“We wanted a senior year for the record books, and we got it! … Just not for the reason we expected. COVID-19 threw a curve ball at us, but we’ve made it our mission to find happiness in different places.”
With these words, Duke student Nneka Nwabueze begins a photo essay of student life during the pandemic. It’s part of a class project Digital Documentary Photography: Education, Childhood, and Growth (DOCTST 209S / FS), a Center for Documentary Studies course taught by Susie Post-Rust. Students created essays showcasing how they used documentary photography to explore topics such as essential workers, anti-racism work, the economy and more.
“At the Center for Documentary Studies we have been committed to making art that reflects this unusual time in our collective history,” Post-Rust said. “This semester was not the norm, and these students rose to the challenge! They turned their cameras to the issues of this moment, ranging from responses to coronavirus to Black Lives Matter and even the effort to find identity or normalcy in this moment. Our class was held remotely, and students attended from as far away as southern California or Maine and from as close as campus. Throughout the semester, each student documented their project in an effort to be AWAKE to this moment in history.”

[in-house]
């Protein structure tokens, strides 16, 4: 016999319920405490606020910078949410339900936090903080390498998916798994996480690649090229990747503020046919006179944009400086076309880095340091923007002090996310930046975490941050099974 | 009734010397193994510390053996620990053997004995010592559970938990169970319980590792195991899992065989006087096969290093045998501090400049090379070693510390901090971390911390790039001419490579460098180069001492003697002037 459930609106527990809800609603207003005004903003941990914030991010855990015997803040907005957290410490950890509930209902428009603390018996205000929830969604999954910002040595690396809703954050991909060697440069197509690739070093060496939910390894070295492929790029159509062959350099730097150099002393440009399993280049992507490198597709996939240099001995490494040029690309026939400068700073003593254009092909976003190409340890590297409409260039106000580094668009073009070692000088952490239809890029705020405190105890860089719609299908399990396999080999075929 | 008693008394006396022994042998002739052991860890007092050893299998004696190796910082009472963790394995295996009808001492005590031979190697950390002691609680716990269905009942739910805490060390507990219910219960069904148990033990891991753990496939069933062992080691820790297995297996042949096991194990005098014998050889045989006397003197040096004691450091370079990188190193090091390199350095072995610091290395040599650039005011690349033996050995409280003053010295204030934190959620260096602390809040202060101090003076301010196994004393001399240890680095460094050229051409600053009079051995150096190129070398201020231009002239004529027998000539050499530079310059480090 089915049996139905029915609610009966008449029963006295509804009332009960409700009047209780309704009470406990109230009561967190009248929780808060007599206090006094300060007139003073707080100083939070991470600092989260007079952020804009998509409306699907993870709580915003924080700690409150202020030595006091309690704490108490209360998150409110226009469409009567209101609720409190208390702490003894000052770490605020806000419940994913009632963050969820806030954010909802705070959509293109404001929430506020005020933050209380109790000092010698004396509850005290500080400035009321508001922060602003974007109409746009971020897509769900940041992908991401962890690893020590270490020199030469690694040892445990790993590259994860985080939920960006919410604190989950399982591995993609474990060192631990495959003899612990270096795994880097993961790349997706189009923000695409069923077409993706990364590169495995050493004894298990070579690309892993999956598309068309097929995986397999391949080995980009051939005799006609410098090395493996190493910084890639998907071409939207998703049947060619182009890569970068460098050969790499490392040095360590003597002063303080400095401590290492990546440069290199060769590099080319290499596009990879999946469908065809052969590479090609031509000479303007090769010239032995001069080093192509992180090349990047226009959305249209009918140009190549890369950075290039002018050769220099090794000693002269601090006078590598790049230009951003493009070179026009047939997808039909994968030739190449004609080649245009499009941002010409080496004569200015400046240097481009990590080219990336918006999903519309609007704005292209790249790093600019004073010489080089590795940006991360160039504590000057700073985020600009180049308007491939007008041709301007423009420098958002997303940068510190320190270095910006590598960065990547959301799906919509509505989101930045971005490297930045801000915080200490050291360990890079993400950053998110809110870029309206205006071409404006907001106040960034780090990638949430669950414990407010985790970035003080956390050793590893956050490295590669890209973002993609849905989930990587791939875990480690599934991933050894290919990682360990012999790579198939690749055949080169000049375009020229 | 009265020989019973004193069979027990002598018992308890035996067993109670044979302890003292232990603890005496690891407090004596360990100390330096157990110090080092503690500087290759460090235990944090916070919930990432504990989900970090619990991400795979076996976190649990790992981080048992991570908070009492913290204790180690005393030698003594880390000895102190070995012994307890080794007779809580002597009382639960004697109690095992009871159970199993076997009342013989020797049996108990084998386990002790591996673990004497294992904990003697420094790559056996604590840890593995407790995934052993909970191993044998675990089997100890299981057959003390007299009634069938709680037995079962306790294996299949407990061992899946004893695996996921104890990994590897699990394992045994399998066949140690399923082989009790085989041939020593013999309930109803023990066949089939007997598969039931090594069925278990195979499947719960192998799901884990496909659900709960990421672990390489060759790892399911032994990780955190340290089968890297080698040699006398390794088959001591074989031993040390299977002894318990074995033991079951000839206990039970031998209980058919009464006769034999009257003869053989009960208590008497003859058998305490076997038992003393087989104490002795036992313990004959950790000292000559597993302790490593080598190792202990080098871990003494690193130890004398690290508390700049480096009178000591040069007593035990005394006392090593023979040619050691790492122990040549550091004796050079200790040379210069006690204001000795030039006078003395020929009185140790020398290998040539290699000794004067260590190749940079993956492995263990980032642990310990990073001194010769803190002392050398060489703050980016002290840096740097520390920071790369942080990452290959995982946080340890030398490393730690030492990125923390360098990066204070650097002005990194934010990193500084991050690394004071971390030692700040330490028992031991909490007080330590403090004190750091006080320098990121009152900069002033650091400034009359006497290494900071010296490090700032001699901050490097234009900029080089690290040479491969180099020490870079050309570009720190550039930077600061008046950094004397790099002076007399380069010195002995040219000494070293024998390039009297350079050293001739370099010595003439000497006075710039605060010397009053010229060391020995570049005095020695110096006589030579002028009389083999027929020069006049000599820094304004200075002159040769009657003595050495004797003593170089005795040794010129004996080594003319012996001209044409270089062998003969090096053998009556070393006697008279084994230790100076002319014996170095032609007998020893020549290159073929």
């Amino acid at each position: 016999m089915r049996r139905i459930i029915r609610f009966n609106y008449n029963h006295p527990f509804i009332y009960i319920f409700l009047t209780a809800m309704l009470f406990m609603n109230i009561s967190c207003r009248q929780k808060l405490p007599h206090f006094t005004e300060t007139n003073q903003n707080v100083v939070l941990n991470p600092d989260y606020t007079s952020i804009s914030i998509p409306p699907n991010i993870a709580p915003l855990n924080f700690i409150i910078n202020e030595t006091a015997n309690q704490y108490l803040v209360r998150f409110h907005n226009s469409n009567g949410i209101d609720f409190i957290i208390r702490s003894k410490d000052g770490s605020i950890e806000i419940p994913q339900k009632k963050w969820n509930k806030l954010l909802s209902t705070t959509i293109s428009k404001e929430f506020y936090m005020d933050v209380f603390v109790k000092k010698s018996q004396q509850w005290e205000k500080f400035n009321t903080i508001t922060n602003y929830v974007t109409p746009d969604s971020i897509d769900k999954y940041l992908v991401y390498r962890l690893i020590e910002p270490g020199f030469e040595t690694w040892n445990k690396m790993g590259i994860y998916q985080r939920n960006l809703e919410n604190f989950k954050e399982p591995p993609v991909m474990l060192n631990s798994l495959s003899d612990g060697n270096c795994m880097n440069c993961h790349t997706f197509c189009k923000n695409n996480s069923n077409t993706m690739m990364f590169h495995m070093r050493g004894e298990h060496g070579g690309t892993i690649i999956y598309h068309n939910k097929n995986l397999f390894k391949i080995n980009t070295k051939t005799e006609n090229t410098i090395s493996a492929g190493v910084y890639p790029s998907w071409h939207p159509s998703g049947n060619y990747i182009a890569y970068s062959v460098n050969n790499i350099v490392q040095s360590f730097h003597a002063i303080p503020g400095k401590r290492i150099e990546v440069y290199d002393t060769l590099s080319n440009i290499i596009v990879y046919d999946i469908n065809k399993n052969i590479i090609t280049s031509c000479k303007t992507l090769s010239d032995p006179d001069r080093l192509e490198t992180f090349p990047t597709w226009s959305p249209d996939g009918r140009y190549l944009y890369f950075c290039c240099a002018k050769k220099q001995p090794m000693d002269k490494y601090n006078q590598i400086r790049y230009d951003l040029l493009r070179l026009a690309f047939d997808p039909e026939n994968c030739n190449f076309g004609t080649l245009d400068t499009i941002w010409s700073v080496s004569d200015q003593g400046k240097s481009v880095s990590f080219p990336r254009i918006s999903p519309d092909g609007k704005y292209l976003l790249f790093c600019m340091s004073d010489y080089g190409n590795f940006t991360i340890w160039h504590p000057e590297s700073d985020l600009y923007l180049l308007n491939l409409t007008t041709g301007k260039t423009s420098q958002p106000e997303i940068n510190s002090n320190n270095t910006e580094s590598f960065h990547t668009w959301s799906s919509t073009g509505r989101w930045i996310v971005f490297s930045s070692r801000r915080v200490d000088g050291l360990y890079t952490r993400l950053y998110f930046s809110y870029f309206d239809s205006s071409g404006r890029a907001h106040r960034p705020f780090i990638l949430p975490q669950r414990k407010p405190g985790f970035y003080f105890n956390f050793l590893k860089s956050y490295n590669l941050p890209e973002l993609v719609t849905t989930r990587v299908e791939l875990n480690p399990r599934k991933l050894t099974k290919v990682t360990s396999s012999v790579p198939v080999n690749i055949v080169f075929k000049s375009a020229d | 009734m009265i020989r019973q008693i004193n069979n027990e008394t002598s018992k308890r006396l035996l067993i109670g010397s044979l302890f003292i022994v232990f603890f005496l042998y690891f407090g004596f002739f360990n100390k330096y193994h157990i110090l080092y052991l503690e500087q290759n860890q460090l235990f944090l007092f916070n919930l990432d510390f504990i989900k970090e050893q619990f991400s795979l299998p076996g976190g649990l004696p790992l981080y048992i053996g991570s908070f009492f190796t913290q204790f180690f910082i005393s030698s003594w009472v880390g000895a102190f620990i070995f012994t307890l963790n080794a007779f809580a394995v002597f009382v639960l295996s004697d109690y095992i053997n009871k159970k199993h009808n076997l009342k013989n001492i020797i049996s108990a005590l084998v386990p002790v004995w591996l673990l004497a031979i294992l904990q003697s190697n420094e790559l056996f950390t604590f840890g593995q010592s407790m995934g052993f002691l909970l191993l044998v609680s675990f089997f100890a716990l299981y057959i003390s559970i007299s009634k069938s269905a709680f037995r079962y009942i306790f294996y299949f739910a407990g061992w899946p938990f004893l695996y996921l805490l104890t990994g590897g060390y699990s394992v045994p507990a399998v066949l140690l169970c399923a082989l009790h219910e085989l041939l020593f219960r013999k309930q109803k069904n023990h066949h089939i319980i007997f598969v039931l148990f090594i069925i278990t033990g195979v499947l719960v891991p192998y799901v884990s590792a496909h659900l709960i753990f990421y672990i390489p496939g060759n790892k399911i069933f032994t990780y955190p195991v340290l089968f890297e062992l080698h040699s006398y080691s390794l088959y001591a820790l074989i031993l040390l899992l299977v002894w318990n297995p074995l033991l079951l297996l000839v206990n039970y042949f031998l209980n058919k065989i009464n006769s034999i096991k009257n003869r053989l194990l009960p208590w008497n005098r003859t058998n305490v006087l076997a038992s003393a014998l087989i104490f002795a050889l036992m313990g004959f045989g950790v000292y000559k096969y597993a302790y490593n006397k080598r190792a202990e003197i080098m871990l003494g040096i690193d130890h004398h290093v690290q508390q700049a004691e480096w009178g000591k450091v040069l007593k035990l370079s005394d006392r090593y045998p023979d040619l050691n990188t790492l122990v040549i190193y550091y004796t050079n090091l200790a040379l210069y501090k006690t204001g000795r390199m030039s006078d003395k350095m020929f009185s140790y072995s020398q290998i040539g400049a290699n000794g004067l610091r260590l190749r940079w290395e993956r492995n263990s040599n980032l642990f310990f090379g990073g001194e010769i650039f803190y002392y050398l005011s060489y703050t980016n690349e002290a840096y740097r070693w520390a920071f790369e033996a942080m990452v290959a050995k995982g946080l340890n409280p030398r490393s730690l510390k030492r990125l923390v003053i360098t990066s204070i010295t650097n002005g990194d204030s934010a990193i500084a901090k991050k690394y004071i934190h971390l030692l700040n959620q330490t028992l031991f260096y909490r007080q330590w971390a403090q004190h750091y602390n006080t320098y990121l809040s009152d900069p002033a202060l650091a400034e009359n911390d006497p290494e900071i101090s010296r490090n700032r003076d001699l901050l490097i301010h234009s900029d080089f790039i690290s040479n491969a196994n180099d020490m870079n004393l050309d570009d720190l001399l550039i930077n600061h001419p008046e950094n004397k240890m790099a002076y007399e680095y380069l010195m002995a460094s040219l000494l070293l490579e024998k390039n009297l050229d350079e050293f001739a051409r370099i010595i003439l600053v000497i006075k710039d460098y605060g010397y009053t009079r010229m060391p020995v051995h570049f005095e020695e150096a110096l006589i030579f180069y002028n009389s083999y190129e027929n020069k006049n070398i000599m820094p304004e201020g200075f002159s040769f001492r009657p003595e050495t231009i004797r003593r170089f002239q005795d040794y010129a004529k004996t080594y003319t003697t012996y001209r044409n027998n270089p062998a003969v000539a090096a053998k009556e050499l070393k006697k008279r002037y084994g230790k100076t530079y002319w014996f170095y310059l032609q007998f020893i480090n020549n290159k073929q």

The class was held in conjunction with Duke Service-Learning. To see the photos, created two portfolio sites, Colored by COVID and College with COVID.
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